Murder accused displayed 'truly appalling conduct'
"YOU wouldn't do that to a family pet dog let alone to someone you profess to have loved."
Defence barrister Jeff Hunter made this statement while talking to a jury about whether murder accused Richard Coburn could have dumped Justine Jones' body into a wheelie bin.
"This case involves the death of an attractive young woman who, it seems, had plenty to live for," he said in his closing address in Brisbane Supreme Court.
"If the accused man killed her, and in fact even if he didn't, but was responsible for putting her body into the wheelie bin, then that was truly appalling conduct.
"It's perhaps hard to imagine a worse example of interfering with a corpse than dumping the body of someone you profess to love into a wheelie bin."
But Mr Hunter, acting for Mr Coburn, said the prosecution was relying on a circumstantial case and suggested the jury could not find his client guilty.
Mr Coburn, 29, has pleaded not guilty to murdering the 22-year-old former lover at her Alexandra Headland unit and then dumping her in a wheelie bin after the third State of Origin match on July 7, 2010.
Her body was found horrifically damaged from a garbage truck compactor at the Nambour rubbish tip eight days later.
Mr Hunter said it was obvious his client told "bare-faced lies" to police and that behaviour was "disgraceful" but did not mean he must have killed her.
He asked the jury to put aside "feelings of loathing, disgust, contempt or revulsion" which might have been amplified from the casual way he spoke to police when, if he dumped her in the bin, "he well knew she was rotting inside it or at a landfill".
Mr Hunter said the lies were nonsensical and police could easily disprove his version.
He asked them to question whether Mr Coburn found himself stuck in a circle of lying or whether an accident had occurred, and because of his "untested" violent history with Ms Jones and his irrational thinking while drunk, he sought to hide what had happened, fearing police would not believe him.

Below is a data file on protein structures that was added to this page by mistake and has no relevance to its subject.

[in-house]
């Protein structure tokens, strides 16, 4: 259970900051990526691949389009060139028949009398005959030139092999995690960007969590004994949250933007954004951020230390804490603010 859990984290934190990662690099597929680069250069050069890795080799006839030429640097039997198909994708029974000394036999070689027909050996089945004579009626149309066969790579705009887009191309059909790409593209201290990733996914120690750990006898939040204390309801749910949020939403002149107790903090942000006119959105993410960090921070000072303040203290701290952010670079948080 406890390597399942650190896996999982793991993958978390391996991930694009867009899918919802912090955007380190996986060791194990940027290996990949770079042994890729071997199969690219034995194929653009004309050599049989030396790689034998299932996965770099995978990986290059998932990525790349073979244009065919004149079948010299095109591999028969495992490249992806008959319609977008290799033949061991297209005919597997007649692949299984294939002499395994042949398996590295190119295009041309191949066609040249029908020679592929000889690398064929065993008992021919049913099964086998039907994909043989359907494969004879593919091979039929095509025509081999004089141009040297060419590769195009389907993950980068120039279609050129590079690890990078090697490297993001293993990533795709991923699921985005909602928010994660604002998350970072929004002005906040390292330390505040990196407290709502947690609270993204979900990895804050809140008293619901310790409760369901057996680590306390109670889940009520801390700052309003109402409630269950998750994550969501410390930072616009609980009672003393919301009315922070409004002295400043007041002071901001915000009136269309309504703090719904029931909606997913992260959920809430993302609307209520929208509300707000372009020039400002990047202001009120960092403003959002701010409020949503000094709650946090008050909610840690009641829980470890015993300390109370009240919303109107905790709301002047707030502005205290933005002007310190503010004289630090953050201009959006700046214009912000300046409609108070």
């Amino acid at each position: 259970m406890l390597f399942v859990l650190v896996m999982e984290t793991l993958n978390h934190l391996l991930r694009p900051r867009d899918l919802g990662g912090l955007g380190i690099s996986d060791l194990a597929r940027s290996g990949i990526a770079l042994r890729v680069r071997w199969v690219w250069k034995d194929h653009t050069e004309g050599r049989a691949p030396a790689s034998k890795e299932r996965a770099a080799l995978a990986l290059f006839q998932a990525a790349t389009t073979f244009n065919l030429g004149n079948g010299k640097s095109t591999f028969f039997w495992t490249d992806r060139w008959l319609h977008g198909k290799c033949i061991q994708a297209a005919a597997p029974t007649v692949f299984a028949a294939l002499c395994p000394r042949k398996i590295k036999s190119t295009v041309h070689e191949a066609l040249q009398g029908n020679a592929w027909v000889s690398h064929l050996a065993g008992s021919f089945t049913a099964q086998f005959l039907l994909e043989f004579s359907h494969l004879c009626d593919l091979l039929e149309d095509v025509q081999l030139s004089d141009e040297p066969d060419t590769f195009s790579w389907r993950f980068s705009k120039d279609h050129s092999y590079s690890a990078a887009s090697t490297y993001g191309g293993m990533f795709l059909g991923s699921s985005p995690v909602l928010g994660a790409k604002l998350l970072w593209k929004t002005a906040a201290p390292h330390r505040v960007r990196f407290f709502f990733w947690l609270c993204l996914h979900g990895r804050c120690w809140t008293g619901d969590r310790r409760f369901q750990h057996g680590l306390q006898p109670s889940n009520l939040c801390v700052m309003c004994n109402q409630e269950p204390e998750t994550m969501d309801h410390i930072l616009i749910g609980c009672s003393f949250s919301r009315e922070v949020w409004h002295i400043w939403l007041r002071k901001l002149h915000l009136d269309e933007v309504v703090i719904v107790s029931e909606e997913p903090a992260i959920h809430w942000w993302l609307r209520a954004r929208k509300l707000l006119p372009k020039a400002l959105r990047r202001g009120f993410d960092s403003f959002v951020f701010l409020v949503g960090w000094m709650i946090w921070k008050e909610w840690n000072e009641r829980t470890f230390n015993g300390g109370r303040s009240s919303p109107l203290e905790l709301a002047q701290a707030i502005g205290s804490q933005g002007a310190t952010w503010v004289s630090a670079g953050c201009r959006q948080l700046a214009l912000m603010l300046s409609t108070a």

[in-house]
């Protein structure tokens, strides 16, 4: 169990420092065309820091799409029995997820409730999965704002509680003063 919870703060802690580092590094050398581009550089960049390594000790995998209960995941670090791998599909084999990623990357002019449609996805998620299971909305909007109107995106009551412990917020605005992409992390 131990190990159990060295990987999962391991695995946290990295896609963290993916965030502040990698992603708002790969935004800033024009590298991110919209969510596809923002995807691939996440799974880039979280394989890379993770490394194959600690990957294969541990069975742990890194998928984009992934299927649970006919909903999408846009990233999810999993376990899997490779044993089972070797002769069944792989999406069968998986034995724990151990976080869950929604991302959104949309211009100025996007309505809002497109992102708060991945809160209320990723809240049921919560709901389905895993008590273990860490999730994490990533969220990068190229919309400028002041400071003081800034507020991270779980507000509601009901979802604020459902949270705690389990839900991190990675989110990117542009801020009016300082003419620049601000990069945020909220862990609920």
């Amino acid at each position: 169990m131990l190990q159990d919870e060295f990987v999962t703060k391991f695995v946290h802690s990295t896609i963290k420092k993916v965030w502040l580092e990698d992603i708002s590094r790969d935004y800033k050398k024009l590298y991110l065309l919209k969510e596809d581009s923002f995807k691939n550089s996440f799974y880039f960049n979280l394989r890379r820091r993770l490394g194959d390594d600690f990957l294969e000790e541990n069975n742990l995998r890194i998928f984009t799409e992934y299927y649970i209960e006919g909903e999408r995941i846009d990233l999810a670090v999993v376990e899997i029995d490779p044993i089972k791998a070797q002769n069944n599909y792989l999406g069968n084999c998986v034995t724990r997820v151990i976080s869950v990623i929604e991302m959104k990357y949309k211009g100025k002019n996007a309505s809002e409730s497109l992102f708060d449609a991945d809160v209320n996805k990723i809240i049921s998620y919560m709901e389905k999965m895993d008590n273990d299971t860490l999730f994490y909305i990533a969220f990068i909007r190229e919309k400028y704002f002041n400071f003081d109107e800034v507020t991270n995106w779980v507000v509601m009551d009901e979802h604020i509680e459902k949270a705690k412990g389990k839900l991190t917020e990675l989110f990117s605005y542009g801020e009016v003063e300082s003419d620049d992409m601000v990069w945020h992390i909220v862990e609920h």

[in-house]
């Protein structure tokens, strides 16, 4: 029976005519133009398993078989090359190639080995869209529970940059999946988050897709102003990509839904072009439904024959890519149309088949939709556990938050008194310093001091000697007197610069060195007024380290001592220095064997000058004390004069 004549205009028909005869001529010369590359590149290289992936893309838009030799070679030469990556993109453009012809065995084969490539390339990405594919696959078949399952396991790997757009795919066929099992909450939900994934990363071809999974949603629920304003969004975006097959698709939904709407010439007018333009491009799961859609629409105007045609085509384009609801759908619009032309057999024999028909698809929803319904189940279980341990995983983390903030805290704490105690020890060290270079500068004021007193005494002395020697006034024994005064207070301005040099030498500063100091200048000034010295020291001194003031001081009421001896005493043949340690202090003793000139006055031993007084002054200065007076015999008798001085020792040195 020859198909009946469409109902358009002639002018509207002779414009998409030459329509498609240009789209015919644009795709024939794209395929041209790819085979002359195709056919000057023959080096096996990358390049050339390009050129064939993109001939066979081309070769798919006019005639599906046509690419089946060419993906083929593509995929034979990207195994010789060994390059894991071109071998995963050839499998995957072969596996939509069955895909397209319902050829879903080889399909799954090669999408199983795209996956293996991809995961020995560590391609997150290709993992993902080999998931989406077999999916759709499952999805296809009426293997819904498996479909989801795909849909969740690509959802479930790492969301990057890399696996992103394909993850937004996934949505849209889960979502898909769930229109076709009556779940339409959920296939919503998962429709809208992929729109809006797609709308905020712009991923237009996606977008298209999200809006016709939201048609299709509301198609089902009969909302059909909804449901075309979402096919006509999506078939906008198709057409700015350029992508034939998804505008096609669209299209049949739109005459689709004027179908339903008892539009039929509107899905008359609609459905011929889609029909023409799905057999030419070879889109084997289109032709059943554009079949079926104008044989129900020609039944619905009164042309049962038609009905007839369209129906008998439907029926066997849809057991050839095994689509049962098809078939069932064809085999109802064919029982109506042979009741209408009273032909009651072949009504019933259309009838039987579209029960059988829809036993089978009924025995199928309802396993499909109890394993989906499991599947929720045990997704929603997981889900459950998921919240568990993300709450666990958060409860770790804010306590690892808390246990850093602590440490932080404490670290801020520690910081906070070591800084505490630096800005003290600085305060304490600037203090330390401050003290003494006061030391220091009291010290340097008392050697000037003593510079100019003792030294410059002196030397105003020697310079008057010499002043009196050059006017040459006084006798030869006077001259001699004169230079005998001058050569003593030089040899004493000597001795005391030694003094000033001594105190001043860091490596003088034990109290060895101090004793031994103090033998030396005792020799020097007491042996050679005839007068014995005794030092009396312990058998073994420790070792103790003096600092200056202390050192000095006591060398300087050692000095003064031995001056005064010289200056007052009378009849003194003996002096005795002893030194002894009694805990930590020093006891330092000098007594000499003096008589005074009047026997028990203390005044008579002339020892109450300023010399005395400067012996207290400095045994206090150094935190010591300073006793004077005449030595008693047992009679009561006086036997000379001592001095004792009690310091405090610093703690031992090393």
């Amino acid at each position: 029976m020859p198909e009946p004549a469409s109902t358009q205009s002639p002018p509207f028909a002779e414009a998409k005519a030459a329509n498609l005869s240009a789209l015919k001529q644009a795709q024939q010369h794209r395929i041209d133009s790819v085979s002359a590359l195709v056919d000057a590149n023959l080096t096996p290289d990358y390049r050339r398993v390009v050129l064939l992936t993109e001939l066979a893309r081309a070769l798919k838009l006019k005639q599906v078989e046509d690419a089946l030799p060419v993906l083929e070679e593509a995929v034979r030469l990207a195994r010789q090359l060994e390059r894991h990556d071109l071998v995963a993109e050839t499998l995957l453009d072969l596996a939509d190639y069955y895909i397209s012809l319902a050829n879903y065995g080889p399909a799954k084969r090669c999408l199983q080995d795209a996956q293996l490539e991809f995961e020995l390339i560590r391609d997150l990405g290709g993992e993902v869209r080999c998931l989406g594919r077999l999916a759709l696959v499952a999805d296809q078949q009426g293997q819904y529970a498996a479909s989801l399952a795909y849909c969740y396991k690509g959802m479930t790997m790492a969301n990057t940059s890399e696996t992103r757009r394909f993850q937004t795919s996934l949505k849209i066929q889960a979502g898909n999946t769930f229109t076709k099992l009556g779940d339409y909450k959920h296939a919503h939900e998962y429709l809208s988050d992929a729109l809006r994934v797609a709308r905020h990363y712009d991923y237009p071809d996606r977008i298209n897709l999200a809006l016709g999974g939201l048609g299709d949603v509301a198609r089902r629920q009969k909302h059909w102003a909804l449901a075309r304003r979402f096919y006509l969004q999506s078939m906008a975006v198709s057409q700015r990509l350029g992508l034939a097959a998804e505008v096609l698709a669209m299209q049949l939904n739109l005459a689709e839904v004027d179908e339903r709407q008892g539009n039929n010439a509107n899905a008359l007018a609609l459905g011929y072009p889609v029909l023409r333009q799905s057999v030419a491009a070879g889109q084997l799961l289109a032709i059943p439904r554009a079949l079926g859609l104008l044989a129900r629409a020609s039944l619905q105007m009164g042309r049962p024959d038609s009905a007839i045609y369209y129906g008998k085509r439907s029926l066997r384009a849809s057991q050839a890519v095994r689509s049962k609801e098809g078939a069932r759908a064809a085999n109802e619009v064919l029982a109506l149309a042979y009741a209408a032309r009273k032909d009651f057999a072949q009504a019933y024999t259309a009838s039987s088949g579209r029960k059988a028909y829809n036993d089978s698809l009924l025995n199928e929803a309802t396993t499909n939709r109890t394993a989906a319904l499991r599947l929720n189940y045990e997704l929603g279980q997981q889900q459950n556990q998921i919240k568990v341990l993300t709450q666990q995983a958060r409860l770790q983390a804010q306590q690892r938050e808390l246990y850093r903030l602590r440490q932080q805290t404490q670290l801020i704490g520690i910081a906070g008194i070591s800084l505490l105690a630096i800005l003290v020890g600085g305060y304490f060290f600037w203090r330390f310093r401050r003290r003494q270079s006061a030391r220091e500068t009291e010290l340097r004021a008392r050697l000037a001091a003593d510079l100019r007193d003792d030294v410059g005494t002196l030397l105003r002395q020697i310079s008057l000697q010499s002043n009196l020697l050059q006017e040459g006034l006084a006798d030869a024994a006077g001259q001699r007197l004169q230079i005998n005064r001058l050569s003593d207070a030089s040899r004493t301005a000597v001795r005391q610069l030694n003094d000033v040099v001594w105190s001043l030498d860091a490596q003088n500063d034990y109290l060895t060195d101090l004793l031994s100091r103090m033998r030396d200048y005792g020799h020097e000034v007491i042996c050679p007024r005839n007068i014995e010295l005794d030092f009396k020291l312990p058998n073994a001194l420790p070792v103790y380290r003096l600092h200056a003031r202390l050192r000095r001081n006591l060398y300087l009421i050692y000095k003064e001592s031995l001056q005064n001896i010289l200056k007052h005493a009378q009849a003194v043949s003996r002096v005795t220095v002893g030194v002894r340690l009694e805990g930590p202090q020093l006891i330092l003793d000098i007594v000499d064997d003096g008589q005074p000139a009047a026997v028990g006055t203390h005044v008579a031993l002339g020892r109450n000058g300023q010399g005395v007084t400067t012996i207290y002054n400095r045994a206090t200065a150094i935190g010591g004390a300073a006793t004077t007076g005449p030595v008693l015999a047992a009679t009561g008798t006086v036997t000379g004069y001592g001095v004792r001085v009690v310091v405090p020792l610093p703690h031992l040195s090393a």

Mr Hunter said there was no sign of blood splattering or serious head injury suggesting a violent end.
"Is it inherently unlikely that a person might, when drunk, fall and strike their head causing a laceration, become unconscious and, while unconscious, aspirate vomit and die within two or three breaths?" he suggested.
Crown prosecutor David Meredith had earlier told the jury that Ms Jones was unlucky, and maybe unwise, to find herself with a possessive and controlling man who found out about a new beau.
He said Mr Coburn was unlucky the garbage was collected six days after Ms Jones was dumped and not the next day.
Mr Meredith said a normal person would have called police if it was an accident but suggested something sinister must have happened for Mr Coburn to hide the body and then make it look like "she had disappeared off the face of the earth" by dumping her clothes and other belongings.
The jury is expected to begin deliberations on Monday.